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Civil War Round Table of Kansas City

February 2019

At our dinner meeting held on February 26, 2019, Mr. Jim Ogle. Executive Director of Freedom's Frontier National Heritage Area gave a presentation about the historic town of Quindaro, which is located in Kansas City KS. The title of Mr. Ogle's talk was “Quindaro: Remembering Our Past As Lessons For Our Future.”

At the start of his presentation. Mr. Ogle said that, 40 minutes earlier. Congress had passed legislation to designate the Quindaro site as a National Commemorative Site. While short of landmark status, the designation will still enable preservation and recognition of the once-bustling Civil War-era port of entry into Kansas and stop on the Underground Railroad.

The bill authorizes the Department of Interior and the National Park Service to enter into financial agreements to help pay for preservation. It’s the same federal classification awarded last year to the Indianapolis memorial that commemorates the 196S speech Robert F. Kennedy delivered in the wake of Martin Luther King, Jr.’s assassination.

The legislation was a small piece of a massive public lands package that designates 1.3 million acres of new wilderness and permanently reauthorizes the Land and Water Conservation Fund, a program that uses offshore oil and natural gas revenue to support conservation projects in every state.

The Senate passed the public lands package earlier in February by a 92-8 margin. It passed the House on February 26th by a 363-62 vote and now heads to President Donald Trump's desk for signature.

Also speaking at the dinner meeting on February 26th was Ms. Kristen Zane. who is a member of Wyandot Nation of Kansas. Ms. Zane spoke about the Wyandot Trail of Tears, the town of Quindaro, and her ancestors Ebenezer O. Zane (1824-1903) and his wife Rebecca A. Zane (1827-1916), who were some of Wyandotte County's earliest settlers.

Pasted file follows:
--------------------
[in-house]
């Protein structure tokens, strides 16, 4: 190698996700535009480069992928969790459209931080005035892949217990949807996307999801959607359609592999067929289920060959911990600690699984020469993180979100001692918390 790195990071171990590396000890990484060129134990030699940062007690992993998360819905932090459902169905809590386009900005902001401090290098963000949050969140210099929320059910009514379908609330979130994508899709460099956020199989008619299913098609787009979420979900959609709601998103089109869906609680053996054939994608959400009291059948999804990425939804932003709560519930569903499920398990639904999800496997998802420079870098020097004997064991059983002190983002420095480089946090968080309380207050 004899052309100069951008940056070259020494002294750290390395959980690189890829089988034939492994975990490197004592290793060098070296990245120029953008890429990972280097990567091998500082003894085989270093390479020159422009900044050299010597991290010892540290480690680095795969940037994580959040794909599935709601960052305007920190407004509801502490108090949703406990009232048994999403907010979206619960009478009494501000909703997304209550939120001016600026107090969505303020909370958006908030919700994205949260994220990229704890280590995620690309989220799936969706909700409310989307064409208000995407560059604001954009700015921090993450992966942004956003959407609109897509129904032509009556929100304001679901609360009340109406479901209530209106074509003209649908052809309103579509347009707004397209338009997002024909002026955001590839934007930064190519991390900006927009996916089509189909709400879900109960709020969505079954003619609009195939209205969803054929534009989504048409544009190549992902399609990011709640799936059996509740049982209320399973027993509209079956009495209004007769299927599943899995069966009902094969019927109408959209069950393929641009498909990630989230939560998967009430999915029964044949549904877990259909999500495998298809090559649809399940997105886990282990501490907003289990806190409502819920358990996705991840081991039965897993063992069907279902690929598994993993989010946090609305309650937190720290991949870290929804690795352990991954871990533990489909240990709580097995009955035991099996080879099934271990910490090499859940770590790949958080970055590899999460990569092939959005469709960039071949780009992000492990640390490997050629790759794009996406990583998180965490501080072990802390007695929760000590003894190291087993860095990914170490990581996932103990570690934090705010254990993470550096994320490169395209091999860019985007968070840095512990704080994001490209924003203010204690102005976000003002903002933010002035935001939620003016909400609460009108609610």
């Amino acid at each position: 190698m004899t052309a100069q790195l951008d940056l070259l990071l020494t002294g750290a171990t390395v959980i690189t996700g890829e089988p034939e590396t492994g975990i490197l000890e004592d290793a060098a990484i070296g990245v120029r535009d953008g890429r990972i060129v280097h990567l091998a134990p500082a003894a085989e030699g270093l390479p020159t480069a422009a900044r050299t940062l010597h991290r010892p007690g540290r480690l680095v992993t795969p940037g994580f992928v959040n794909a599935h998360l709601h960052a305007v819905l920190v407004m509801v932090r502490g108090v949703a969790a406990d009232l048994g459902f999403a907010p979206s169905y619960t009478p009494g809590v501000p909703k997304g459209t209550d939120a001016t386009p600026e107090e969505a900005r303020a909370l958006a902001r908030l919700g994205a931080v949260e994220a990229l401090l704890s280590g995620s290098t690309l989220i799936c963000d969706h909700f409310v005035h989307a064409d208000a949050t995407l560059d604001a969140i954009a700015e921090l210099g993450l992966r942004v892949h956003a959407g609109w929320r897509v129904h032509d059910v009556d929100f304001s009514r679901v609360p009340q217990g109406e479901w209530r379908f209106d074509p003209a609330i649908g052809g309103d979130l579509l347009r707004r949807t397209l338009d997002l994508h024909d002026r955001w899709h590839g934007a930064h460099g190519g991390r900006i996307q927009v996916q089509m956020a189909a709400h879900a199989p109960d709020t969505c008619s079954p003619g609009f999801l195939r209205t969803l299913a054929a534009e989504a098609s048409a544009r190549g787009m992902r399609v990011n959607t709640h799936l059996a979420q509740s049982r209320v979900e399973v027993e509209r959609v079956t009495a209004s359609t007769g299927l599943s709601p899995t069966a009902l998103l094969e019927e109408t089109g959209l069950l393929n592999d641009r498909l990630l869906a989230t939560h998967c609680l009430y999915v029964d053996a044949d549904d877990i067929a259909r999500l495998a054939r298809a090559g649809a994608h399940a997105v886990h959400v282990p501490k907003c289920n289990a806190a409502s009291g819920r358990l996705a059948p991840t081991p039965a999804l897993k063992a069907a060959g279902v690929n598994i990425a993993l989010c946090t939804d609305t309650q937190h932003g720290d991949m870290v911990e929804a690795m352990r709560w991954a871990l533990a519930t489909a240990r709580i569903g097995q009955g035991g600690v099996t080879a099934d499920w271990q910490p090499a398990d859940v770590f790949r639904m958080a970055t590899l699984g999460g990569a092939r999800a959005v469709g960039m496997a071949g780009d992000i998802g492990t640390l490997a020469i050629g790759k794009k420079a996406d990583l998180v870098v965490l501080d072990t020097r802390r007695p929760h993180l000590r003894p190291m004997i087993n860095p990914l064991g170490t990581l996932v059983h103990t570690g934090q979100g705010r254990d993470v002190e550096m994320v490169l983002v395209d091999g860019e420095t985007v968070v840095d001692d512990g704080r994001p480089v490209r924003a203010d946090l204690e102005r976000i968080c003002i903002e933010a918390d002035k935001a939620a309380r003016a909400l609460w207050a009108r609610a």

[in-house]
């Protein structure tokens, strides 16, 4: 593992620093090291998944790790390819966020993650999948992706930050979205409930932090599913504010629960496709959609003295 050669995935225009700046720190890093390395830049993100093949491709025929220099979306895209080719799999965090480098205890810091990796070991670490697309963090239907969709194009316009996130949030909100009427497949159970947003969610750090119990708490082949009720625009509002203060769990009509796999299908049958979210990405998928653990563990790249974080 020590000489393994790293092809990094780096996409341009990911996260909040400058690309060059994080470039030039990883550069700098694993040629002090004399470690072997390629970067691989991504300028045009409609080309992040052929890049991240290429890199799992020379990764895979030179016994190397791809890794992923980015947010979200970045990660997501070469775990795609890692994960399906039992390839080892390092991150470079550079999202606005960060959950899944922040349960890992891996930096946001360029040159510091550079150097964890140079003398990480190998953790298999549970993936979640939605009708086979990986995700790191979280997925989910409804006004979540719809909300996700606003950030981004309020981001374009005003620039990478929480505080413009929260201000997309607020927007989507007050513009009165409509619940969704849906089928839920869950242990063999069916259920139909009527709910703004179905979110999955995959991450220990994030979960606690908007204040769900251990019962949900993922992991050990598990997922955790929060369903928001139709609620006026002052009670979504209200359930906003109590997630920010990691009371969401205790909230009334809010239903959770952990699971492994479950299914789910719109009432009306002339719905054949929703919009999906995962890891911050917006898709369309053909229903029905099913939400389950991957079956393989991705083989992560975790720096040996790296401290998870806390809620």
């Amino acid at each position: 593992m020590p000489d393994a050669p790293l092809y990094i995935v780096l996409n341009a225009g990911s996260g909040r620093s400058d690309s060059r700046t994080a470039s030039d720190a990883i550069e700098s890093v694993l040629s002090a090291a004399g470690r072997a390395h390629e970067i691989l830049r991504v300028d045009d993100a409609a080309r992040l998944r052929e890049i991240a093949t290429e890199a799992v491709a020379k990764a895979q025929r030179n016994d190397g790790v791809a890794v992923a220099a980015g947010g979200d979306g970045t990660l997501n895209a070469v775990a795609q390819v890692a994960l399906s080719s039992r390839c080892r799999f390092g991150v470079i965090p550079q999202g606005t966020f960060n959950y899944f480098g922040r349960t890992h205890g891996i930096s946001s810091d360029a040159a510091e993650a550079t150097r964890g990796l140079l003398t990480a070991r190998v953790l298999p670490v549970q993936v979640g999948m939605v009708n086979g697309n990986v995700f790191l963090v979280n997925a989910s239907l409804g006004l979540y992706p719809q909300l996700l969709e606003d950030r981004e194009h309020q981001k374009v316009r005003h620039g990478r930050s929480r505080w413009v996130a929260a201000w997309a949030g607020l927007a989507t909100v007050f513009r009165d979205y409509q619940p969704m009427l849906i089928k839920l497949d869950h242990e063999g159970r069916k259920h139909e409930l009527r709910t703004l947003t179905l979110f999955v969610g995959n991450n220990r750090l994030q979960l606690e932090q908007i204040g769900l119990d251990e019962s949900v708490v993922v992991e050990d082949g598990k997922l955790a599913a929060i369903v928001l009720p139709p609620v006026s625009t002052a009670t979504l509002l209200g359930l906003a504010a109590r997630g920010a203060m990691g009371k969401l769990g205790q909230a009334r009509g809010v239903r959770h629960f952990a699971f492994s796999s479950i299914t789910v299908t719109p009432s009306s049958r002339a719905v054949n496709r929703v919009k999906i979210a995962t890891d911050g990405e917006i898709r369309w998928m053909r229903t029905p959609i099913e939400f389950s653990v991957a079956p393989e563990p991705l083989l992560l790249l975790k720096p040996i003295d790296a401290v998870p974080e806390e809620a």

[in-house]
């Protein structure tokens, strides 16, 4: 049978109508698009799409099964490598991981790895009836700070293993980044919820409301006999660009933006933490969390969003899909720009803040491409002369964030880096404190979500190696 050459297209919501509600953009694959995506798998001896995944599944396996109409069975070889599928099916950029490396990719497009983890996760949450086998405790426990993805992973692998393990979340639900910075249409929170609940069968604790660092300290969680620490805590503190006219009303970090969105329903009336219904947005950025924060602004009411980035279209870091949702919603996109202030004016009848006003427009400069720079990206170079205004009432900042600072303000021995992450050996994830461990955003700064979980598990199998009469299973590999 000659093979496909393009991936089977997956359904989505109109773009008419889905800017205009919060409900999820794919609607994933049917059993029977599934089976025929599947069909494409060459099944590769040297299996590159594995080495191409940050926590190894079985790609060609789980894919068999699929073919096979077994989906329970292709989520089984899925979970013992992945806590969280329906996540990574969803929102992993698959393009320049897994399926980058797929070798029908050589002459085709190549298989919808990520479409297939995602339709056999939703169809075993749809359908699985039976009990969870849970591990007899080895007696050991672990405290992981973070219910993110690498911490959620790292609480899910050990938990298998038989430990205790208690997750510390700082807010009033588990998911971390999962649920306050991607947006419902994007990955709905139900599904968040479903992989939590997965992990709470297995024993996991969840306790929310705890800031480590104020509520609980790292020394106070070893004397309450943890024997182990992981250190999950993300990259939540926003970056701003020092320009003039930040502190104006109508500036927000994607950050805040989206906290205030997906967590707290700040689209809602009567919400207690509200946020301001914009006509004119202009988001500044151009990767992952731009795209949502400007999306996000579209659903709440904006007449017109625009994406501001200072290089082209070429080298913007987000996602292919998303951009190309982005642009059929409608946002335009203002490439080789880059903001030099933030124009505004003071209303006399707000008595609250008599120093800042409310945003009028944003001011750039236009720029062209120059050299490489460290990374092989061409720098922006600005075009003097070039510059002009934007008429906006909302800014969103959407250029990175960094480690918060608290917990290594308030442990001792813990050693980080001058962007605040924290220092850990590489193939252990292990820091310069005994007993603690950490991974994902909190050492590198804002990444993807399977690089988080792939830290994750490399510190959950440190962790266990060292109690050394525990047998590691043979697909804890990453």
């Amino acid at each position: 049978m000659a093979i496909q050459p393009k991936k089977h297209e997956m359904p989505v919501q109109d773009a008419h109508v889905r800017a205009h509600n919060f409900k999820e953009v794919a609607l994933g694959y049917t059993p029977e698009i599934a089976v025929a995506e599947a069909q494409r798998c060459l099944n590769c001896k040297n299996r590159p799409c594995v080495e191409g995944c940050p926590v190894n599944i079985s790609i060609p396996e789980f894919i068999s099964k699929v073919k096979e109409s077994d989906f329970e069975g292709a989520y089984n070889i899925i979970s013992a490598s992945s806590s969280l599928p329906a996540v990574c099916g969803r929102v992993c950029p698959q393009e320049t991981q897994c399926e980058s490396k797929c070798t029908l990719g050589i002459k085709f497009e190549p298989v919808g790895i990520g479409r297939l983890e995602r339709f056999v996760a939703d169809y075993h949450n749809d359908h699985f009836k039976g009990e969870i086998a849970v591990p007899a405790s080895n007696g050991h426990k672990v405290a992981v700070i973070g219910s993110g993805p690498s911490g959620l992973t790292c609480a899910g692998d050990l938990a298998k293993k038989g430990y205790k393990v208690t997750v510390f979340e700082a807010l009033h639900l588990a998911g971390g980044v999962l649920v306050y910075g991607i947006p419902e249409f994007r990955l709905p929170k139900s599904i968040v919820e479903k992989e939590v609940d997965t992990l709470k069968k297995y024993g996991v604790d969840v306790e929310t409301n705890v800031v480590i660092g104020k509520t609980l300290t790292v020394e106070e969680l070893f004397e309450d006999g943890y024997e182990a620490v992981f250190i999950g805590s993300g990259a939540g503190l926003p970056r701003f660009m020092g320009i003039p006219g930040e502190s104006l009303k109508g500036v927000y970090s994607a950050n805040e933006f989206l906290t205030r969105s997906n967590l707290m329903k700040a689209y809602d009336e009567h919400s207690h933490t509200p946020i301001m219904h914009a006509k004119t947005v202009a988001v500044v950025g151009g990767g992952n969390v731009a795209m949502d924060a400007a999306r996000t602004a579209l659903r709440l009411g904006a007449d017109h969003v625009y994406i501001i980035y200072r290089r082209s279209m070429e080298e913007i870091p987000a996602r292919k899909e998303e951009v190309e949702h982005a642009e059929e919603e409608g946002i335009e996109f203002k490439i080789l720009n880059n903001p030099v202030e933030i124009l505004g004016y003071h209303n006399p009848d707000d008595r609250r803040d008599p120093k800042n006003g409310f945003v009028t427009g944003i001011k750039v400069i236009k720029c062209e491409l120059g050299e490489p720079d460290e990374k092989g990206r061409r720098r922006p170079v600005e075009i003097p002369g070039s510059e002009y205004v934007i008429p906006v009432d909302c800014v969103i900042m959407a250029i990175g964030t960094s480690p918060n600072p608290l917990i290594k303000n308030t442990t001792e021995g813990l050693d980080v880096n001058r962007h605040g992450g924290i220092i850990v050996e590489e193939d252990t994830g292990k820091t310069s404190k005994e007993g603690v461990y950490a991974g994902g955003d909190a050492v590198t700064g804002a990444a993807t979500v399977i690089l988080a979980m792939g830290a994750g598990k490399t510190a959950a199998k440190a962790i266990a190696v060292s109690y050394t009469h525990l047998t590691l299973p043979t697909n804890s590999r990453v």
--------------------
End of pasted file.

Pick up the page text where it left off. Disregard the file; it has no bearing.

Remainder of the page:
The following are some key points made by Ms. Zane during her presentation:

  • The Wyandots departed Ohio in July 1843 and arrived in Kansas in the fall of 1843. A third of the Wyandots died during the journey or during the winter and spring after arrival.
  • Ebenezer O. Zane was a member of Wyandot Nation and married Rebecca A. Barnes in 1S43.
  • On November 1. 1856, the Quindaro Town Company is formed, created from Wyandot Allotments, including those of Ebenezer and Rebecca Zane.
  • Quindaro was an abolitionist town, formed by the New England Emigrant Society, Freedmen. Suffragettes, and Wyandots.
  • Quindaro is a traditional Wyandot women's name meaning "Bundle of Sticks."
  • The Underground Railroad is operational in Quindaro. aiding slaves escaping from Missouri.
  • During the Civil War (at one point). Quindaro was the only free port into Kansas.
  • Ebenezer owned and operated the Wyandot House Hotel, the first structure from the Missouri River. He lived on the Kansas Wyandot Reservation when moved to Quindaro in 1849.
  • Ebenezer was imprisoned in Ft. Leavenworth, along with others, for being an abolitionist and was required to post a    SI,000 bond
  • (approximately S30.000 in today’s dollars).
  • Ebenezer and his wife, Rebecca, had to sell most of their property and accept assistance from relatives, in order to make the bond.
  • They continued to live in Quindaro and engage in the Underground Railroad.

Don Bates asks a question at the end of Jim Ogle's presentation 

Our speakers, Jim Ogle and Kristen Zane, presenting at the February meeting.

Our speakers, Jim Ogle and Kristen Zane, presenting at the February meeting.

Kristen Zane speaking at the February meeting.

Arnold Schofield, with help from Don Bates, auctioning books to benefit the Round Table.

Civil War Round Table of Kansas City
4125 NW Willow DR
Kansas City, MO 64116

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